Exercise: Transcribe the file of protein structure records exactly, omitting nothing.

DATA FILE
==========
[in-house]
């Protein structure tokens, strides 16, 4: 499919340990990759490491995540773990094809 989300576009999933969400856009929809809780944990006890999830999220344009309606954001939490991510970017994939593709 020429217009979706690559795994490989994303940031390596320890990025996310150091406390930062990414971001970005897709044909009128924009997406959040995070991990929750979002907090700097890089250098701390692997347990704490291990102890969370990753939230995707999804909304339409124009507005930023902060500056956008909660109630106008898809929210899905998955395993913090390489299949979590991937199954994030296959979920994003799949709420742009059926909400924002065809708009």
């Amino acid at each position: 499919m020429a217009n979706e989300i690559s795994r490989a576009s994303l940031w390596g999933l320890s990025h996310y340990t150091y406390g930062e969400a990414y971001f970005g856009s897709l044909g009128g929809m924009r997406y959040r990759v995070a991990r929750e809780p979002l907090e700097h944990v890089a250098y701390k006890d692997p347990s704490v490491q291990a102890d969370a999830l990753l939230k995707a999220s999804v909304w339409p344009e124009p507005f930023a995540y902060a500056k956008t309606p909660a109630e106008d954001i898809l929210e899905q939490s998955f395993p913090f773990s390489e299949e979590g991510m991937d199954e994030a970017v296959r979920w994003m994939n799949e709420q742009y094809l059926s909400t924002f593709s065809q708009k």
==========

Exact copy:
[in-house]
């Protein structure tokens, strides 16, 4: 499919340990990759490491995540773990094809 989300576009999933969400856009929809809780944990006890999830999220344009309606954001939490991510970017994939593709 020429217009979706690559795994490989994303940031390596320890990025996310150091406390930062990414971001970005897709044909009128924009997406959040995070991990929750979002907090700097890089250098701390692997347990704490291990102890969370990753939230995707999804909304339409124009507005930023902060500056956008909660109630106008898809929210899905998955395993913090390489299949979590991937199954994030296959979920994003799949709420742009059926909400924002065809708009």
């Amino acid at each position: 499919m020429a217009n979706e989300i690559s795994r490989a576009s994303l940031w390596g999933l320890s990025h996310y340990t150091y406390g930062e969400a990414y971001f970005g856009s897709l044909g009128g929809m924009r997406y959040r990759v995070a991990r929750e809780p979002l907090e700097h944990v890089a250098y701390k006890d692997p347990s704490v490491q291990a102890d969370a999830l990753l939230k995707a999220s999804v909304w339409p344009e124009p507005f930023a995540y902060a500056k956008t309606p909660a109630e106008d954001i898809l929210e899905q939490s998955f395993p913090f773990s390489e299949e979590g991510m991937d199954e994030a970017v296959r979920w994003m994939n799949e709420q742009y094809l059926s909400t924002f593709s065809q708009k």